• Is trademark infringement on the Internet via an online sales site or e-commerce platform accessible from France governed by French law or by another law?
  • Which court has jurisdiction when the offence is multi-localized?

All these issues justify the course's emphasis on international law and the procedural aspects of intellectual property law.

 

Calendar of the year

► Sept.1 to Oct.1: on-the-job training

► October1 to December 15: academic training
(Intellectual property practice, intellectual property contracts, European and international intellectual property law, substantive and procedural infringement law, pix + IT)

► December 16 to January 14: on-the-job training

► January 17 to March 31: academic training
(Innovation management and strategy, online communication law, online business law, IP/IT law, tutored project).

► April1 to August 31: on-the-job training

 

 

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Select a program

Master of Intellectual Property and Digital Law

Here, no chapel, no "religious war": patent versus copyright or copyright versus copyright... It is creation that matters, classic creations or creations of a new kind: transgenic animals and "chimeras", opera or multimedia creations, musical brands, olfactory brands, plant varieties as commercial "tricks"... - creation confronted with contemporary questions and challenges: the Internet, digital creations, research valorization... With teachers from the University, the CNRS, the Bar or the business world, from France and elsewhere.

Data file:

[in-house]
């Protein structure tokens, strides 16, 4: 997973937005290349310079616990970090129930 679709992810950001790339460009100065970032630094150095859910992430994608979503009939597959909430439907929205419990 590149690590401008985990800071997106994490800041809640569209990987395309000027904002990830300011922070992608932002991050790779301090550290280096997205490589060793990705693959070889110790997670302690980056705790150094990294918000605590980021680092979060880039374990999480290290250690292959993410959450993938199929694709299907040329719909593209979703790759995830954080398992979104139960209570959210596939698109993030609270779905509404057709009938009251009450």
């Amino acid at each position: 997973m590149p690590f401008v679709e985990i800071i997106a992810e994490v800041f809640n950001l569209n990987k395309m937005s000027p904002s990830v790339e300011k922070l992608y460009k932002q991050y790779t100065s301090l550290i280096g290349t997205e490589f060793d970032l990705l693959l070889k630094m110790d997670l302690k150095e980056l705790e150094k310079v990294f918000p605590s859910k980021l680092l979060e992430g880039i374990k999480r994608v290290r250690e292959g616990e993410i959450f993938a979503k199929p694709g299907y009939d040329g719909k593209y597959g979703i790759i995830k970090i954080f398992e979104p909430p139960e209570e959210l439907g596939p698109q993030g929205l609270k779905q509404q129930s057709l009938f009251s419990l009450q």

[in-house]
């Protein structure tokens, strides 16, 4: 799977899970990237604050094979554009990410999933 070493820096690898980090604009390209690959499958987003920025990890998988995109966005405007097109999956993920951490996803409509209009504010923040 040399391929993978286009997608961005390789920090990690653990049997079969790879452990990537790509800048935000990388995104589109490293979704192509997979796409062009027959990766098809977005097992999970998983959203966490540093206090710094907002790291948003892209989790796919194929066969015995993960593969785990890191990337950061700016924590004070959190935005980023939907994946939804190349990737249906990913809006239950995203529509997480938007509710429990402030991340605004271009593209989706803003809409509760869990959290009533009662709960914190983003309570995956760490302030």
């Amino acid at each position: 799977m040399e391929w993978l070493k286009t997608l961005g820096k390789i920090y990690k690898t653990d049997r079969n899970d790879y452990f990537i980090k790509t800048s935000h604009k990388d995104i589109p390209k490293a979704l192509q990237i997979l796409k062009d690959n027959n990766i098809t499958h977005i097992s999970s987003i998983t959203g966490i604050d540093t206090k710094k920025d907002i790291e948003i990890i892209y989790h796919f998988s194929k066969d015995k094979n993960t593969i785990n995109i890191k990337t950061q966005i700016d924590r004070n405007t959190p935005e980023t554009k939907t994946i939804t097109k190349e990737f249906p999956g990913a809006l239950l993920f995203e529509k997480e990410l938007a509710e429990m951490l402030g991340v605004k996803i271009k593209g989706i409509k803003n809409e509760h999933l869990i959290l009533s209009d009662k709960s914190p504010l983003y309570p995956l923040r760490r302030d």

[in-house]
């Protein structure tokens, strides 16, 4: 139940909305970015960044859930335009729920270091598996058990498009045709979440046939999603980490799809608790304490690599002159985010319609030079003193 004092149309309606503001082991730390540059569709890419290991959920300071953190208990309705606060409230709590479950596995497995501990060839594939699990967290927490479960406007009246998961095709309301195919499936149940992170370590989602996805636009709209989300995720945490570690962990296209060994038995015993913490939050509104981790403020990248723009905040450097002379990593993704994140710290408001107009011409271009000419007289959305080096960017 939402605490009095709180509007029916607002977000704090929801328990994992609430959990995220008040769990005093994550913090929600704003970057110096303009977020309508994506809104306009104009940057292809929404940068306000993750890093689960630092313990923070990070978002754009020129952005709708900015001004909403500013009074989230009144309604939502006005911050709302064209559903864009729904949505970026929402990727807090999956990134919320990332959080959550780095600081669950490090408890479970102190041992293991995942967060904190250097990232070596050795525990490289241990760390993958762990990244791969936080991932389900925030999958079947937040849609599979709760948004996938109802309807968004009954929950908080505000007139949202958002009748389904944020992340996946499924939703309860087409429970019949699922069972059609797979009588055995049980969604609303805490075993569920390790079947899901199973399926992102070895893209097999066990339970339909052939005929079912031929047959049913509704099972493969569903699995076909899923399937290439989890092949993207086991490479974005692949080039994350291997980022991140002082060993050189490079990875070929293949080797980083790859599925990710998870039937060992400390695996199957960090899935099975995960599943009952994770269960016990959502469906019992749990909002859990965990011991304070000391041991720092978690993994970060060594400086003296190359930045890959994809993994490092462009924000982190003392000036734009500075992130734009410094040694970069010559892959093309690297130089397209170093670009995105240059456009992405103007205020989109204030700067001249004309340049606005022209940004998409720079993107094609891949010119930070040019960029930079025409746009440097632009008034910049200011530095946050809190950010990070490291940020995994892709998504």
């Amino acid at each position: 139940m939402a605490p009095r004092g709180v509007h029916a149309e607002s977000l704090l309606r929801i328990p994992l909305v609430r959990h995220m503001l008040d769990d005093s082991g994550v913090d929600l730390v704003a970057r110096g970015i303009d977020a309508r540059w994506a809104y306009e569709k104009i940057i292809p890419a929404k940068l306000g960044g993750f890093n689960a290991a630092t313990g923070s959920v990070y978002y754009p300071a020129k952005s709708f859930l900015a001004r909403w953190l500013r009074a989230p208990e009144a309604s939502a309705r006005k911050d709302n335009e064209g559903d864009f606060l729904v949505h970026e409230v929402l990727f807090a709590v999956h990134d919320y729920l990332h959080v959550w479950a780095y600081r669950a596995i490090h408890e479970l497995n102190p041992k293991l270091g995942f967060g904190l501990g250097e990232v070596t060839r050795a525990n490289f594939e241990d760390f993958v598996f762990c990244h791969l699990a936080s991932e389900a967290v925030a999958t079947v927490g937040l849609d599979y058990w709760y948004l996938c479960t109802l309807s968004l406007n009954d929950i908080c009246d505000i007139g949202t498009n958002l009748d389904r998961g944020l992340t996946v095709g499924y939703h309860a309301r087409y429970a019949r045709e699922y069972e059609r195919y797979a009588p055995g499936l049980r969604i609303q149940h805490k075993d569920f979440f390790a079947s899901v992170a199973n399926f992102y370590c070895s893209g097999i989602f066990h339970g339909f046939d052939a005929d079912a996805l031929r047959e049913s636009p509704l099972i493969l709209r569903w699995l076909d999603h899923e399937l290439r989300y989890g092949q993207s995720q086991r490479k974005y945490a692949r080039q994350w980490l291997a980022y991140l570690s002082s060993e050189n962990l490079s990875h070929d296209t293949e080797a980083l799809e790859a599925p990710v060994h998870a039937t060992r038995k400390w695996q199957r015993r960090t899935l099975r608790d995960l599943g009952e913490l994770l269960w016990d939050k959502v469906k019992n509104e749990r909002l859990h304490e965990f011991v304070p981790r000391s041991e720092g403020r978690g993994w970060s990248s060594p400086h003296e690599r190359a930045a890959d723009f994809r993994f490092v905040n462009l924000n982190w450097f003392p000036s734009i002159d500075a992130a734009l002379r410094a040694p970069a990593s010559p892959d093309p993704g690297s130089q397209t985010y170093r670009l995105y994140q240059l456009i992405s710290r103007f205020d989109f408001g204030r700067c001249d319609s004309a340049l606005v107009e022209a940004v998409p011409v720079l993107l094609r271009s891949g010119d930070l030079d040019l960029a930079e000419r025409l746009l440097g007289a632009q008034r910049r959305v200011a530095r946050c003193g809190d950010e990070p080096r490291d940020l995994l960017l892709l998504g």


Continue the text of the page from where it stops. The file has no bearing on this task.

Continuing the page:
The teaching approach is thus always global and transversal at a time of dematerialization of media: for example, genetic resources are as much as museum works destined to be integrated and circulated within digital databases... Intellectual property law is therefore now necessarily and intimately linked to communication law.

Initially a Research Master's degree, and after having combined the two courses (research/pro) for three years, the Master 2 "Intellectual Property Law and ICT" is now transformed into a Pro Master's degree. The emphasis will thus be placed even more on the development of partnerships with practitioners of intellectual property law (lawyers, companies, institutions, collective management societies, research establishments, etc.) and communication law (communication and software companies, Internet rights forum, etc.)

This transformation does not call into question our desire to reconcile theoretical reflection and practical application which, as always in most of our legal disciplines, are mutually enriching. The conciliation of the two approaches leaves, moreover, the possibility for our students to pursue, if they wish and provided they have the necessary qualities, a research work in the form of a thesis. In order to give them the opportunity to demonstrate their research skills, each student will be required to write a research paper.

And, in order to give them the chance to enter the world of work, students will have the opportunity to complete a three-month internship with a partner of the program or of their choice, provided that the internship is focused on intellectual property and/or communication law issues.

See the complete page of this course